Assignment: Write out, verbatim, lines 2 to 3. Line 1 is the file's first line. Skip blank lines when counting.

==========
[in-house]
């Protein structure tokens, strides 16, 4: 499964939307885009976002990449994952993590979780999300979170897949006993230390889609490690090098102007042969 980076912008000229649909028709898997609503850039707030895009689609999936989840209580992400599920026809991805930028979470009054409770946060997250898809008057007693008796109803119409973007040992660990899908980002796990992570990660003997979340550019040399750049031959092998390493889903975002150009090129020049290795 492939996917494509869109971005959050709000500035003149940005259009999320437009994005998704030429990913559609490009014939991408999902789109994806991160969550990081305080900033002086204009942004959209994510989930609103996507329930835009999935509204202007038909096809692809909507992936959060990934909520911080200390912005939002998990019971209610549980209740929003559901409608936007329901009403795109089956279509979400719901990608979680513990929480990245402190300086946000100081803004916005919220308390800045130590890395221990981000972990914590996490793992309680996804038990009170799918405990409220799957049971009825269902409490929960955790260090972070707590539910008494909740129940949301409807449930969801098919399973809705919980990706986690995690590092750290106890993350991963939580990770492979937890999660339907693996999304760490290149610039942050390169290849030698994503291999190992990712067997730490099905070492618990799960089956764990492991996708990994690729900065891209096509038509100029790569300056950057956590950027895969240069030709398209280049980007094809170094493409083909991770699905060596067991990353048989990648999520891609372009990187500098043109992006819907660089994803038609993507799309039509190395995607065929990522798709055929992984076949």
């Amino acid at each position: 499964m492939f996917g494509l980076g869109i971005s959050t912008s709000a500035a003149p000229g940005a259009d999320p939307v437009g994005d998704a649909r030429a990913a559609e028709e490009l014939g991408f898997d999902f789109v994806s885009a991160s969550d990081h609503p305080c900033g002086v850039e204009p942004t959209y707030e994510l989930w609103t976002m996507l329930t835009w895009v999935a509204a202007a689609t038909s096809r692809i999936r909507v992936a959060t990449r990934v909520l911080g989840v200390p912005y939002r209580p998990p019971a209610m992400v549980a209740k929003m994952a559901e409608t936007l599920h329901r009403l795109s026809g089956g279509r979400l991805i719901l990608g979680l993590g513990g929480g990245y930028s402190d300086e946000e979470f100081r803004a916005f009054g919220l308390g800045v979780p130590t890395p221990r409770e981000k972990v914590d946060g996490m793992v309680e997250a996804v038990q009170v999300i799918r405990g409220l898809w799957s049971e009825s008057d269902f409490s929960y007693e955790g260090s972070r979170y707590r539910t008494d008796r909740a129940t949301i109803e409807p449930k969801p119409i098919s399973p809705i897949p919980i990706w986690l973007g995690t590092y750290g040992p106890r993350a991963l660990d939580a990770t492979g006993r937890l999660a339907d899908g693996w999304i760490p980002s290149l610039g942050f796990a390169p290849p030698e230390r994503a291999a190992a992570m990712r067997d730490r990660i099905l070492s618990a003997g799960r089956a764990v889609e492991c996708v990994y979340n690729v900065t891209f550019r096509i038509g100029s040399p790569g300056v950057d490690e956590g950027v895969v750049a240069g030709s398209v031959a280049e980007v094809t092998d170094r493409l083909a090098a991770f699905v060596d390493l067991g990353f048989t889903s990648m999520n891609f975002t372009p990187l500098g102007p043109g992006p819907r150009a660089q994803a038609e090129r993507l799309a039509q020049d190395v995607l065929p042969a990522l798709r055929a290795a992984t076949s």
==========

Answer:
């Protein structure tokens, strides 16, 4: 499964939307885009976002990449994952993590979780999300979170897949006993230390889609490690090098102007042969 980076912008000229649909028709898997609503850039707030895009689609999936989840209580992400599920026809991805930028979470009054409770946060997250898809008057007693008796109803119409973007040992660990899908980002796990992570990660003997979340550019040399750049031959092998390493889903975002150009090129020049290795 492939996917494509869109971005959050709000500035003149940005259009999320437009994005998704030429990913559609490009014939991408999902789109994806991160969550990081305080900033002086204009942004959209994510989930609103996507329930835009999935509204202007038909096809692809909507992936959060990934909520911080200390912005939002998990019971209610549980209740929003559901409608936007329901009403795109089956279509979400719901990608979680513990929480990245402190300086946000100081803004916005919220308390800045130590890395221990981000972990914590996490793992309680996804038990009170799918405990409220799957049971009825269902409490929960955790260090972070707590539910008494909740129940949301409807449930969801098919399973809705919980990706986690995690590092750290106890993350991963939580990770492979937890999660339907693996999304760490290149610039942050390169290849030698994503291999190992990712067997730490099905070492618990799960089956764990492991996708990994690729900065891209096509038509100029790569300056950057956590950027895969240069030709398209280049980007094809170094493409083909991770699905060596067991990353048989990648999520891609372009990187500098043109992006819907660089994803038609993507799309039509190395995607065929990522798709055929992984076949």
């Amino acid at each position: 499964m492939f996917g494509l980076g869109i971005s959050t912008s709000a500035a003149p000229g940005a259009d999320p939307v437009g994005d998704a649909r030429a990913a559609e028709e490009l014939g991408f898997d999902f789109v994806s885009a991160s969550d990081h609503p305080c900033g002086v850039e204009p942004t959209y707030e994510l989930w609103t976002m996507l329930t835009w895009v999935a509204a202007a689609t038909s096809r692809i999936r909507v992936a959060t990449r990934v909520l911080g989840v200390p912005y939002r209580p998990p019971a209610m992400v549980a209740k929003m994952a559901e409608t936007l599920h329901r009403l795109s026809g089956g279509r979400l991805i719901l990608g979680l993590g513990g929480g990245y930028s402190d300086e946000e979470f100081r803004a916005f009054g919220l308390g800045v979780p130590t890395p221990r409770e981000k972990v914590d946060g996490m793992v309680e997250a996804v038990q009170v999300i799918r405990g409220l898809w799957s049971e009825s008057d269902f409490s929960y007693e955790g260090s972070r979170y707590r539910t008494d008796r909740a129940t949301i109803e409807p449930k969801p119409i098919s399973p809705i897949p919980i990706w986690l973007g995690t590092y750290g040992p106890r993350a991963l660990d939580a990770t492979g006993r937890l999660a339907d899908g693996w999304i760490p980002s290149l610039g942050f796990a390169p290849p030698e230390r994503a291999a190992a992570m990712r067997d730490r990660i099905l070492s618990a003997g799960r089956a764990v889609e492991c996708v990994y979340n690729v900065t891209f550019r096509i038509g100029s040399p790569g300056v950057d490690e956590g950027v895969v750049a240069g030709s398209v031959a280049e980007v094809t092998d170094r493409l083909a090098a991770f699905v060596d390493l067991g990353f048989t889903s990648m999520n891609f975002t372009p990187l500098g102007p043109g992006p819907r150009a660089q994803a038609e090129r993507l799309a039509q020049d190395v995607l065929p042969a990522l798709r055929a290795a992984t076949s």